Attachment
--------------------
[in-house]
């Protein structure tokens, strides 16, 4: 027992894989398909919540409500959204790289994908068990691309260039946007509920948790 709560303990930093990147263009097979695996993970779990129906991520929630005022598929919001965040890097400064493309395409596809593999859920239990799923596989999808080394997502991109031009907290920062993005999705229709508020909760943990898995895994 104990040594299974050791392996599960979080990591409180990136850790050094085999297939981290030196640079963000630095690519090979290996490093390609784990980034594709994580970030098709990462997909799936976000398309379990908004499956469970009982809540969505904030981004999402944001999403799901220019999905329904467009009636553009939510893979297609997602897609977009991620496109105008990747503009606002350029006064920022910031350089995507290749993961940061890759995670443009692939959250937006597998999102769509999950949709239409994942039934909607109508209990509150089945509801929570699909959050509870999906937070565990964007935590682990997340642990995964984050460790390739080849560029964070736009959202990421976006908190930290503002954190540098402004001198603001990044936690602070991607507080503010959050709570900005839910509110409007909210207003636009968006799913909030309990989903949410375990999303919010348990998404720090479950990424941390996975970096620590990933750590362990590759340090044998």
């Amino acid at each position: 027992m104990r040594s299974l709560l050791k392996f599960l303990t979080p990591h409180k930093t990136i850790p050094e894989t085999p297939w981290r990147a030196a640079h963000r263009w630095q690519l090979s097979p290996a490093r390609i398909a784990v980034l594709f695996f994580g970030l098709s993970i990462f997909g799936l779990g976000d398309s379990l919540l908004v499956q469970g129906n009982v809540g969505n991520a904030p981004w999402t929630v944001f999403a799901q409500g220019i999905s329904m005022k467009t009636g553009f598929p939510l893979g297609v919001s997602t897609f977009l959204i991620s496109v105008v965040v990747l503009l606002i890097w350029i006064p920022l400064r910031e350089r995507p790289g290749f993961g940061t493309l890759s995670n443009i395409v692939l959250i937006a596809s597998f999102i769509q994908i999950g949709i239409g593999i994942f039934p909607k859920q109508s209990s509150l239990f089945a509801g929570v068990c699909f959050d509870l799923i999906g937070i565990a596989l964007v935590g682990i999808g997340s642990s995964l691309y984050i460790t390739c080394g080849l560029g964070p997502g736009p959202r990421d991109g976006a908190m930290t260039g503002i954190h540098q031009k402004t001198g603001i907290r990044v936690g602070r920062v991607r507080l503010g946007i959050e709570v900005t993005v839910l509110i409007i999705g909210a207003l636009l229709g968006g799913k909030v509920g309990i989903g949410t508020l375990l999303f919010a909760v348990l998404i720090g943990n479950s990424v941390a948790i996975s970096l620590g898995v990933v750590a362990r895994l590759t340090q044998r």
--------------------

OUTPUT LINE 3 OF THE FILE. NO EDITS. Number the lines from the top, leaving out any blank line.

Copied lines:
């Amino acid at each position: 027992m104990r040594s299974l709560l050791k392996f599960l303990t979080p990591h409180k930093t990136i850790p050094e894989t085999p297939w981290r990147a030196a640079h963000r263009w630095q690519l090979s097979p290996a490093r390609i398909a784990v980034l594709f695996f994580g970030l098709s993970i990462f997909g799936l779990g976000d398309s379990l919540l908004v499956q469970g129906n009982v809540g969505n991520a904030p981004w999402t929630v944001f999403a799901q409500g220019i999905s329904m005022k467009t009636g553009f598929p939510l893979g297609v919001s997602t897609f977009l959204i991620s496109v105008v965040v990747l503009l606002i890097w350029i006064p920022l400064r910031e350089r995507p790289g290749f993961g940061t493309l890759s995670n443009i395409v692939l959250i937006a596809s597998f999102i769509q994908i999950g949709i239409g593999i994942f039934p909607k859920q109508s209990s509150l239990f089945a509801g929570v068990c699909f959050d509870l799923i999906g937070i565990a596989l964007v935590g682990i999808g997340s642990s995964l691309y984050i460790t390739c080394g080849l560029g964070p997502g736009p959202r990421d991109g976006a908190m930290t260039g503002i954190h540098q031009k402004t001198g603001i907290r990044v936690g602070r920062v991607r507080l503010g946007i959050e709570v900005t993005v839910l509110i409007i999705g909210a207003l636009l229709g968006g799913k909030v509920g309990i989903g949410t508020l375990l999303f919010a909760v348990l998404i720090g943990n479950s990424v941390a948790i996975s970096l620590g898995v990933v750590a362990r895994l590759t340090q044998r």